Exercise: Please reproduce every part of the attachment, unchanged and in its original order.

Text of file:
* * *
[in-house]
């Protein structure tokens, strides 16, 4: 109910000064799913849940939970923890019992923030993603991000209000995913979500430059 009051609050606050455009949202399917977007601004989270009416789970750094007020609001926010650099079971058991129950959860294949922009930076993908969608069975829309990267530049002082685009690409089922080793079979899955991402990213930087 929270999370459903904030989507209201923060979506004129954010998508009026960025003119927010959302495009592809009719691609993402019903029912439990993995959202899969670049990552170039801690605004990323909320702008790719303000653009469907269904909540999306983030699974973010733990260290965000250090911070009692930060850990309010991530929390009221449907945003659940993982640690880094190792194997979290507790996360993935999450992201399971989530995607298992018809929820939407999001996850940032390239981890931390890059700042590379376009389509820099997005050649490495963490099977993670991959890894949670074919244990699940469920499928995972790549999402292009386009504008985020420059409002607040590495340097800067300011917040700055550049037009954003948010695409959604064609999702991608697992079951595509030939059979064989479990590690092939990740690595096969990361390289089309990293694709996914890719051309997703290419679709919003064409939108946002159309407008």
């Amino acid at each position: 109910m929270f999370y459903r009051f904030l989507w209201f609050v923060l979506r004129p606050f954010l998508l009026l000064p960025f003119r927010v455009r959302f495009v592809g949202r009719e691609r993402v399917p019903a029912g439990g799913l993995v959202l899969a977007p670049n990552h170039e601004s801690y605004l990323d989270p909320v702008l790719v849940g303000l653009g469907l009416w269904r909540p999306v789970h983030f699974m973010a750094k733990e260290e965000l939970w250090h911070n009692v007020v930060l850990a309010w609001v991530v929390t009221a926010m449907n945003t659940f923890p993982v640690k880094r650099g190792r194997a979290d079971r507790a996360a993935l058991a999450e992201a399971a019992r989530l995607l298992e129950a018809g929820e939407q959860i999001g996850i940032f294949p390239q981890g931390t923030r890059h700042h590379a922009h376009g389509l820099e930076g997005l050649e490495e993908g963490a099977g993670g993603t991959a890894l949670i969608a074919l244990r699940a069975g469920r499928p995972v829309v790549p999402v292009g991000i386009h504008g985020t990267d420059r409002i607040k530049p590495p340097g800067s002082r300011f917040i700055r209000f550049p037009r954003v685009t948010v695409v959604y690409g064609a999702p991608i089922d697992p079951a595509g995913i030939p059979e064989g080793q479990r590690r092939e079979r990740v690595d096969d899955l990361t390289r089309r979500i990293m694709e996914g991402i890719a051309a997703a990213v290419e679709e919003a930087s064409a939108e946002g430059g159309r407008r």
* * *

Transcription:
[in-house]
């Protein structure tokens, strides 16, 4: 109910000064799913849940939970923890019992923030993603991000209000995913979500430059 009051609050606050455009949202399917977007601004989270009416789970750094007020609001926010650099079971058991129950959860294949922009930076993908969608069975829309990267530049002082685009690409089922080793079979899955991402990213930087 929270999370459903904030989507209201923060979506004129954010998508009026960025003119927010959302495009592809009719691609993402019903029912439990993995959202899969670049990552170039801690605004990323909320702008790719303000653009469907269904909540999306983030699974973010733990260290965000250090911070009692930060850990309010991530929390009221449907945003659940993982640690880094190792194997979290507790996360993935999450992201399971989530995607298992018809929820939407999001996850940032390239981890931390890059700042590379376009389509820099997005050649490495963490099977993670991959890894949670074919244990699940469920499928995972790549999402292009386009504008985020420059409002607040590495340097800067300011917040700055550049037009954003948010695409959604064609999702991608697992079951595509030939059979064989479990590690092939990740690595096969990361390289089309990293694709996914890719051309997703290419679709919003064409939108946002159309407008």
């Amino acid at each position: 109910m929270f999370y459903r009051f904030l989507w209201f609050v923060l979506r004129p606050f954010l998508l009026l000064p960025f003119r927010v455009r959302f495009v592809g949202r009719e691609r993402v399917p019903a029912g439990g799913l993995v959202l899969a977007p670049n990552h170039e601004s801690y605004l990323d989270p909320v702008l790719v849940g303000l653009g469907l009416w269904r909540p999306v789970h983030f699974m973010a750094k733990e260290e965000l939970w250090h911070n009692v007020v930060l850990a309010w609001v991530v929390t009221a926010m449907n945003t659940f923890p993982v640690k880094r650099g190792r194997a979290d079971r507790a996360a993935l058991a999450e992201a399971a019992r989530l995607l298992e129950a018809g929820e939407q959860i999001g996850i940032f294949p390239q981890g931390t923030r890059h700042h590379a922009h376009g389509l820099e930076g997005l050649e490495e993908g963490a099977g993670g993603t991959a890894l949670i969608a074919l244990r699940a069975g469920r499928p995972v829309v790549p999402v292009g991000i386009h504008g985020t990267d420059r409002i607040k530049p590495p340097g800067s002082r300011f917040i700055r209000f550049p037009r954003v685009t948010v695409v959604y690409g064609a999702p991608i089922d697992p079951a595509g995913i030939p059979e064989g080793q479990r590690r092939e079979r990740v690595d096969d899955l990361t390289r089309r979500i990293m694709e996914g991402i890719a051309a997703a990213v290419e679709e919003a930087s064409a939108e946002g430059g159309r407008r």